Cheap Sightseeing Tour: Your Neighborhood: Tips For Exploring Part 1

A cheap and easy sightseeing tour idea, explore your own neighborhood like it were a new exotic location, tips on technique.

Sightseeing in Your Own Neighborhood

Now that you've examined the sample neighborhood, you can start asking questions about your own neighborhood: What makes it different? What makes it a neighborhood? Is it part of a larger unit? You'll have to do a bit of legwork to answer some of these questions. But walking is the best way to get to know your neighborhood. First, get an overview, maybe by car or bus. Whether you're new or old to your neighborhood, you'll enjoy a special tour given by someone else. Many large cities offer such guided tours on foot or by bus. But if your area doesn't have one, be your own tour guide. Pretend you're a stranger and look around your neighborhood through his eyes.

Determine the shape and boundaries of the neighborhood by looking for physical obstacles. Our sample neighborhood is shaped by the major streets that cut off foot traffic. Would you ever think of walking across a 4-lane highway to borrow a cup of sugar? There are natural boundaries, too, such as rivers and hills. These characteristics often give names to the neighborhoods, such as "Riverside," "Valley Acres," or "Hollywood Hills."

Next, notice the street and road system. Generally they are the 1st things built. Houses and shops come after the roads or trolley lines have been built to link the neighborhood to the city and other neighborhoods. What are the links in your neighborhood? Some streets are laid in regular, straight lines while others, like those in the older section of our sample, follow the crooked foot and cow paths of another century. Go to the town clerk and ask how the streets were named. Some street names follow an alphabetical pattern such as Ash, Bay, Church streets. Or they may be named for States, such as Michigan Avenue in Chicago. Or they may be named for historical events or personalities. Most cities have a Madison Avenue or Washington Street. The avenues may run in one direction, the streets in another.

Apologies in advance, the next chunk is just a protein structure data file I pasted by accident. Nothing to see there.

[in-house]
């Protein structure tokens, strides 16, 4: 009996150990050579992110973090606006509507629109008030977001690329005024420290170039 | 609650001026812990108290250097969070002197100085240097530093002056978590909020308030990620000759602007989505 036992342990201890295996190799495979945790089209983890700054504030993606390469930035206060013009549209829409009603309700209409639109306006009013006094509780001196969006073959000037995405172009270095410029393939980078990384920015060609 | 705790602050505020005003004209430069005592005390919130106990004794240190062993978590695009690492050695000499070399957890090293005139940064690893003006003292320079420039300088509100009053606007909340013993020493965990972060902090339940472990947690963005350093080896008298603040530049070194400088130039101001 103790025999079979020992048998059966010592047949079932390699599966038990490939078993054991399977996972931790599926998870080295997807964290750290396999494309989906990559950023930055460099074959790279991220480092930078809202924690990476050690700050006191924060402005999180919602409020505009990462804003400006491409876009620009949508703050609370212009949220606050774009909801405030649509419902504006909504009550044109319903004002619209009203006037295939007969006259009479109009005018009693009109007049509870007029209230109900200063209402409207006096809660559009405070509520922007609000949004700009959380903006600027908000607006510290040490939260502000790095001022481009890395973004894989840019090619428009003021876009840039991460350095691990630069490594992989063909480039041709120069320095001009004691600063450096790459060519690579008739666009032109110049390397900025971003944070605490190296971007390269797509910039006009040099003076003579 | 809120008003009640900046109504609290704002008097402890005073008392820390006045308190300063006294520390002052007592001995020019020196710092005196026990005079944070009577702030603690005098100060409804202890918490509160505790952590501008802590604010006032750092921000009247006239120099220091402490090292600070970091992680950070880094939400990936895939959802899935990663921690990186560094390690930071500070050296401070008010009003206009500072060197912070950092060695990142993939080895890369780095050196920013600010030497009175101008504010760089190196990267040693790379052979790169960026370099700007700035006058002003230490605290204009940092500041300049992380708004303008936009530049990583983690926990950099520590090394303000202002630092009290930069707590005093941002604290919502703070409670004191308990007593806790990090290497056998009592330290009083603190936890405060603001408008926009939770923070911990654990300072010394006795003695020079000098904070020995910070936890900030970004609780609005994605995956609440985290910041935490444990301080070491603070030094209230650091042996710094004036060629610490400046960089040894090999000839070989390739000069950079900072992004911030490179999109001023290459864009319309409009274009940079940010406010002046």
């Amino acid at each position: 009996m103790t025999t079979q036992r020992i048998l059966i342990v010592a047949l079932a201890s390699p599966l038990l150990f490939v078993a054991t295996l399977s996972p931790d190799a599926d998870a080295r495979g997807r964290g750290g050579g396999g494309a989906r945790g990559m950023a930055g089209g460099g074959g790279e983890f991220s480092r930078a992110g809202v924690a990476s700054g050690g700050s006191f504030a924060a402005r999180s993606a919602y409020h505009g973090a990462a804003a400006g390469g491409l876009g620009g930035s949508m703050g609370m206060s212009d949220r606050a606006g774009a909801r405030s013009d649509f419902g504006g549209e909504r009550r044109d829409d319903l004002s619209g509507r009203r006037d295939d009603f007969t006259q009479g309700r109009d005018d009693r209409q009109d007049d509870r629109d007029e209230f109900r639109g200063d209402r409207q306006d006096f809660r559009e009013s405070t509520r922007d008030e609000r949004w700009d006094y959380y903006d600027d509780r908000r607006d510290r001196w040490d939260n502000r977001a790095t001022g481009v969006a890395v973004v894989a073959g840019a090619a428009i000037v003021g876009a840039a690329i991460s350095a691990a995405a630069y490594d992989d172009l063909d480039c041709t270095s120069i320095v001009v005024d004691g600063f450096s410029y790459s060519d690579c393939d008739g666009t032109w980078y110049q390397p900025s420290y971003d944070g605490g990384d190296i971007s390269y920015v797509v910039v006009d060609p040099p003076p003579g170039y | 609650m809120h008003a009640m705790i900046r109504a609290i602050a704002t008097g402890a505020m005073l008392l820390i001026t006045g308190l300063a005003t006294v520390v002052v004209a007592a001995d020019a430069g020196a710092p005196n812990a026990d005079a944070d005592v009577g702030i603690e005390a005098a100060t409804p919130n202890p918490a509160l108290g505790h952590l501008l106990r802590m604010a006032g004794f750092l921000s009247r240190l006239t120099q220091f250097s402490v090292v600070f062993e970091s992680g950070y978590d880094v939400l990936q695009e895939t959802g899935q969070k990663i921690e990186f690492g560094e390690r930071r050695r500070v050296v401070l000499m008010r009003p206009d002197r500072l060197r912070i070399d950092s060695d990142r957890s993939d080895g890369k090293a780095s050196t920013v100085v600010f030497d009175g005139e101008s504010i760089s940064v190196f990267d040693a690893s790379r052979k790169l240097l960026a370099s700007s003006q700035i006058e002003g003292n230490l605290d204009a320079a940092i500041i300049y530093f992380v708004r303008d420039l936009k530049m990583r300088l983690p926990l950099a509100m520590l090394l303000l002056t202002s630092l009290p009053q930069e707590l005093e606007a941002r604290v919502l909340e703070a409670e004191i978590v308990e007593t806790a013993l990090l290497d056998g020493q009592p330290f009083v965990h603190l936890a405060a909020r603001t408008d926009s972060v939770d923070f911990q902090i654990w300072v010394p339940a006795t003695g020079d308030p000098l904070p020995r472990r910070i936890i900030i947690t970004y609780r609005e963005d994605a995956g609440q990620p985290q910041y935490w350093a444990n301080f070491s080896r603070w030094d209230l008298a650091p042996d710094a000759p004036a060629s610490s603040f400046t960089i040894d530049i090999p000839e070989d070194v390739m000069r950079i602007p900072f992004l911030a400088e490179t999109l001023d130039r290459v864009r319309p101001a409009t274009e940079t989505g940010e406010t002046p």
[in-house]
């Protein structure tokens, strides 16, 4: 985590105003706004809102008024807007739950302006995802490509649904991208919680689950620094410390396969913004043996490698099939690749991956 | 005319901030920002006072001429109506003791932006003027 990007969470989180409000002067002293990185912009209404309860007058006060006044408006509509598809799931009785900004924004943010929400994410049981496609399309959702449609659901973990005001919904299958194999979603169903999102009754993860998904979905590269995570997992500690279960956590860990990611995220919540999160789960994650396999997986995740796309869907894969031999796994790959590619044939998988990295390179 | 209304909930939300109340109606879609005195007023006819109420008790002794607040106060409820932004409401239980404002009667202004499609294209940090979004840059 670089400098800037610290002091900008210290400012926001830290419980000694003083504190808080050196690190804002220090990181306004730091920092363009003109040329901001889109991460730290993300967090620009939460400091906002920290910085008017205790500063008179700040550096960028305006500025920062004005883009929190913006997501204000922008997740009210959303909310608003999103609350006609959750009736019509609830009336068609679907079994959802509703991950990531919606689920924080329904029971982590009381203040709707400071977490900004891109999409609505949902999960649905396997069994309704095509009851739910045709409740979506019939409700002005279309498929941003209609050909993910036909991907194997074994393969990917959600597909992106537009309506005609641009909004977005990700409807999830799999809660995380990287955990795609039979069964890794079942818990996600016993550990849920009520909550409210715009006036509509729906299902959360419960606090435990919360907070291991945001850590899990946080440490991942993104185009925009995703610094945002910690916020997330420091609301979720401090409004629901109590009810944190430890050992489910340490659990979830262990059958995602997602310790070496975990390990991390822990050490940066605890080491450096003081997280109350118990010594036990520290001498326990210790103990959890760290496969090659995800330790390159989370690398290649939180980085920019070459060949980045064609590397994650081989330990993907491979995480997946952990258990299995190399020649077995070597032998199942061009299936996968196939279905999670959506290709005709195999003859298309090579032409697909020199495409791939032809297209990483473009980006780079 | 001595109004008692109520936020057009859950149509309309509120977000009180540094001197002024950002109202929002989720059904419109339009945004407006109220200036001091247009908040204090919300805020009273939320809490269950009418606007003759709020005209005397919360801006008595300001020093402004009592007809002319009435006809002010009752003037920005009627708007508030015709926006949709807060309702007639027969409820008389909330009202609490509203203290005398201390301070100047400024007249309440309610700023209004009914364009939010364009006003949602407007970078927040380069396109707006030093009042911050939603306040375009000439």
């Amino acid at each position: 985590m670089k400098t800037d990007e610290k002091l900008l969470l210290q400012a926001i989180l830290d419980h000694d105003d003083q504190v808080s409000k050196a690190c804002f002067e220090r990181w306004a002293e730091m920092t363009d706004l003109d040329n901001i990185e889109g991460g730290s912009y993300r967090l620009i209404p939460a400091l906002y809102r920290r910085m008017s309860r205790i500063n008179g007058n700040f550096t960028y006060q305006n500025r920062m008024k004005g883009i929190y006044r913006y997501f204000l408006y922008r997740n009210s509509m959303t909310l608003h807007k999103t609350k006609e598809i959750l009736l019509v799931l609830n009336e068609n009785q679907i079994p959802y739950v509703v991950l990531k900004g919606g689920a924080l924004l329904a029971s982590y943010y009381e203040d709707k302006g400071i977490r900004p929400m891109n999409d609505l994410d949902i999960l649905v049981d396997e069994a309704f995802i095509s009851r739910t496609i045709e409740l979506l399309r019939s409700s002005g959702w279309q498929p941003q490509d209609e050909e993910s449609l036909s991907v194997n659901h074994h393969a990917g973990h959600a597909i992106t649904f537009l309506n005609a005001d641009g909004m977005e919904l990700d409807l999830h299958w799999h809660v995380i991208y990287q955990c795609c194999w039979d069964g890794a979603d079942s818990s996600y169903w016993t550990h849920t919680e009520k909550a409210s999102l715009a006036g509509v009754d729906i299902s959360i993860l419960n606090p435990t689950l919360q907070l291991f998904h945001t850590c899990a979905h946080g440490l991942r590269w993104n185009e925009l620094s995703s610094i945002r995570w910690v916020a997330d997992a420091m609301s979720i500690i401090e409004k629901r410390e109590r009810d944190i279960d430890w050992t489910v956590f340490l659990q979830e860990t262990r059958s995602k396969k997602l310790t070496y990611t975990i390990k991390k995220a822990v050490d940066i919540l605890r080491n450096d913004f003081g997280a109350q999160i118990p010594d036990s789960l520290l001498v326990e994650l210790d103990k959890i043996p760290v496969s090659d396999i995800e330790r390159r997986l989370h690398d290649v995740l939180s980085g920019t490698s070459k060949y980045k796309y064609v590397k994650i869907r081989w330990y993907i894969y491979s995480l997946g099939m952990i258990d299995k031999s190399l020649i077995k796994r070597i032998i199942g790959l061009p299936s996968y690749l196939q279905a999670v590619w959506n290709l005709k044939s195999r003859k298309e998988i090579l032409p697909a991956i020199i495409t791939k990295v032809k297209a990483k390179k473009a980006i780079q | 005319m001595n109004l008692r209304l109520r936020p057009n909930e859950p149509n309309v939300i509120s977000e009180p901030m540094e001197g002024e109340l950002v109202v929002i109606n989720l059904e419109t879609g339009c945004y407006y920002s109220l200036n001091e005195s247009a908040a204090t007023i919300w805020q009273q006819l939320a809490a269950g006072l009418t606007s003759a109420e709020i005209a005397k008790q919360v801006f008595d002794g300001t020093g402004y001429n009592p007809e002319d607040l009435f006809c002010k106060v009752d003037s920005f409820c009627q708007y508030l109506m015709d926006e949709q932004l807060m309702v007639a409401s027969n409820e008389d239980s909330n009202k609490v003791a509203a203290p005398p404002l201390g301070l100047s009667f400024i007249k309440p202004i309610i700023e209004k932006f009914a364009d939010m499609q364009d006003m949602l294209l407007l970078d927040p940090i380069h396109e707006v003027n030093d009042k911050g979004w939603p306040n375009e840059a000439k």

Traffic arteries, heavily traveled streets, are often called boulevards or highways. What happens along such arteries is different from what happens along smaller residential streets. Arteries often form commercial strips. Because they draw more traffic, stores, apartments, and factories are often located along arteries and major intersections.

Not only the homes, stores, and factories of your neighborhood feed traffic to local roads. So do outside neighborhoods. Ask yourself where your neighborhood's roads and streets begin and end. Are they carrying your neighbors' cars or outsiders'? What about buses and heavy trucks? They may be carrying goods or people to and from or through your area. Since streets, roads, and parking lots can consume as much as 50% of your neighborhood's land area, it's good to question who uses so much of your area's resources. By comparison, look to see how much of your area's land is given over to sidewalks, bicycle trails, parks, or pure open space. In our sample neighborhood, one apartment area (9, 10) provides parking for cars but no play area for children. You might also note the noise level of major streets and compare it with that of smaller ones.

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